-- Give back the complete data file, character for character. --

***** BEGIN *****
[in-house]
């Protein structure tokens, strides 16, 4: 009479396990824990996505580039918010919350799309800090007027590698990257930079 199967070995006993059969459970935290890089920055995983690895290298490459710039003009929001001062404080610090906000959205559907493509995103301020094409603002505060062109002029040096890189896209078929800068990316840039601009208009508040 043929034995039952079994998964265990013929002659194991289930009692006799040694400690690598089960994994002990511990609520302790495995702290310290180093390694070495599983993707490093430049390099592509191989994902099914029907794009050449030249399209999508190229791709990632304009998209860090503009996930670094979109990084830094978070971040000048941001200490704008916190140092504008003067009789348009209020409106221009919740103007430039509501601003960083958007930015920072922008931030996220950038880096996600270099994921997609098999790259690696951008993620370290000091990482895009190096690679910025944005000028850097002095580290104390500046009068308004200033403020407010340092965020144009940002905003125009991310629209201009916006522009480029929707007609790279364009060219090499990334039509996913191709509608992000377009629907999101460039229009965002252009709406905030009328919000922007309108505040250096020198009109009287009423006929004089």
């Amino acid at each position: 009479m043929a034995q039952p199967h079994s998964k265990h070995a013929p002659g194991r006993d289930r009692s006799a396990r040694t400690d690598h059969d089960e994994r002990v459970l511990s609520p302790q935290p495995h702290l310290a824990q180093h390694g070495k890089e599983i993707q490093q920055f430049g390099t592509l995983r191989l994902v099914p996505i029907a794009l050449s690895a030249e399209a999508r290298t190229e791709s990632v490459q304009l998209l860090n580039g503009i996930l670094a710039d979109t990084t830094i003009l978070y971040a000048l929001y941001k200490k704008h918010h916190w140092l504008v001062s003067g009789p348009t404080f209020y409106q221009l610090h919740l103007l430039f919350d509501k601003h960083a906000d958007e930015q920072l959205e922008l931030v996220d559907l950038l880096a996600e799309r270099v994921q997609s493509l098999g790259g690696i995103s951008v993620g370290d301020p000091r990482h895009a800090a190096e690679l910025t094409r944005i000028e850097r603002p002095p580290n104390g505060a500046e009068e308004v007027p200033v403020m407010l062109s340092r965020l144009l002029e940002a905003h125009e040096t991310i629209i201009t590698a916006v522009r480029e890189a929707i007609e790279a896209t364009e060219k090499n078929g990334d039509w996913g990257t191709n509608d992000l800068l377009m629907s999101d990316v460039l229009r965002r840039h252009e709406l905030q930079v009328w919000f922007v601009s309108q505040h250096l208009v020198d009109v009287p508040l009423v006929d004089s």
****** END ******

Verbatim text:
[in-house]
């Protein structure tokens, strides 16, 4: 009479396990824990996505580039918010919350799309800090007027590698990257930079 199967070995006993059969459970935290890089920055995983690895290298490459710039003009929001001062404080610090906000959205559907493509995103301020094409603002505060062109002029040096890189896209078929800068990316840039601009208009508040 043929034995039952079994998964265990013929002659194991289930009692006799040694400690690598089960994994002990511990609520302790495995702290310290180093390694070495599983993707490093430049390099592509191989994902099914029907794009050449030249399209999508190229791709990632304009998209860090503009996930670094979109990084830094978070971040000048941001200490704008916190140092504008003067009789348009209020409106221009919740103007430039509501601003960083958007930015920072922008931030996220950038880096996600270099994921997609098999790259690696951008993620370290000091990482895009190096690679910025944005000028850097002095580290104390500046009068308004200033403020407010340092965020144009940002905003125009991310629209201009916006522009480029929707007609790279364009060219090499990334039509996913191709509608992000377009629907999101460039229009965002252009709406905030009328919000922007309108505040250096020198009109009287009423006929004089």
């Amino acid at each position: 009479m043929a034995q039952p199967h079994s998964k265990h070995a013929p002659g194991r006993d289930r009692s006799a396990r040694t400690d690598h059969d089960e994994r002990v459970l511990s609520p302790q935290p495995h702290l310290a824990q180093h390694g070495k890089e599983i993707q490093q920055f430049g390099t592509l995983r191989l994902v099914p996505i029907a794009l050449s690895a030249e399209a999508r290298t190229e791709s990632v490459q304009l998209l860090n580039g503009i996930l670094a710039d979109t990084t830094i003009l978070y971040a000048l929001y941001k200490k704008h918010h916190w140092l504008v001062s003067g009789p348009t404080f209020y409106q221009l610090h919740l103007l430039f919350d509501k601003h960083a906000d958007e930015q920072l959205e922008l931030v996220d559907l950038l880096a996600e799309r270099v994921q997609s493509l098999g790259g690696i995103s951008v993620g370290d301020p000091r990482h895009a800090a190096e690679l910025t094409r944005i000028e850097r603002p002095p580290n104390g505060a500046e009068e308004v007027p200033v403020m407010l062109s340092r965020l144009l002029e940002a905003h125009e040096t991310i629209i201009t590698a916006v522009r480029e890189a929707i007609e790279a896209t364009e060219k090499n078929g990334d039509w996913g990257t191709n509608d992000l800068l377009m629907s999101d990316v460039l229009r965002r840039h252009e709406l905030q930079v009328w919000f922007v601009s309108q505040h250096l208009v020198d009109v009287p508040l009423v006929d004089s």